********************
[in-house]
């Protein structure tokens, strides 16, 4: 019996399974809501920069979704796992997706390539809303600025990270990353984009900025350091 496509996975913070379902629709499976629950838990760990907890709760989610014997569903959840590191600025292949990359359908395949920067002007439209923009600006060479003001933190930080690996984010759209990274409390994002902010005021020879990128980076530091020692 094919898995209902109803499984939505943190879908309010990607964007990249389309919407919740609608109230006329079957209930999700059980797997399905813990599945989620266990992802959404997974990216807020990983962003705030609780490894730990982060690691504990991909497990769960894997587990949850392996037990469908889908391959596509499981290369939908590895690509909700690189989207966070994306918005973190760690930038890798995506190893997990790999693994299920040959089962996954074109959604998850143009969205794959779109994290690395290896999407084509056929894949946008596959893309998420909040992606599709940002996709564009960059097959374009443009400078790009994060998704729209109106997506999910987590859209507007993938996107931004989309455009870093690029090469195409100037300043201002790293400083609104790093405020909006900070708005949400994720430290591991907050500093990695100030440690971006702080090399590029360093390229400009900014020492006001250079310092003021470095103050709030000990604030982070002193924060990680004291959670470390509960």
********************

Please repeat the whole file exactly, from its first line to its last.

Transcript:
[in-house]
């Protein structure tokens, strides 16, 4: 019996399974809501920069979704796992997706390539809303600025990270990353984009900025350091 496509996975913070379902629709499976629950838990760990907890709760989610014997569903959840590191600025292949990359359908395949920067002007439209923009600006060479003001933190930080690996984010759209990274409390994002902010005021020879990128980076530091020692 094919898995209902109803499984939505943190879908309010990607964007990249389309919407919740609608109230006329079957209930999700059980797997399905813990599945989620266990992802959404997974990216807020990983962003705030609780490894730990982060690691504990991909497990769960894997587990949850392996037990469908889908391959596509499981290369939908590895690509909700690189989207966070994306918005973190760690930038890798995506190893997990790999693994299920040959089962996954074109959604998850143009969205794959779109994290690395290896999407084509056929894949946008596959893309998420909040992606599709940002996709564009960059097959374009443009400078790009994060998704729209109106997506999910987590859209507007993938996107931004989309455009870093690029090469195409100037300043201002790293400083609104790093405020909006900070708005949400994720430290591991907050500093990695100030440690971006702080090399590029360093390229400009900014020492006001250079310092003021470095103050709030000990604030982070002193924060990680004291959670470390509960």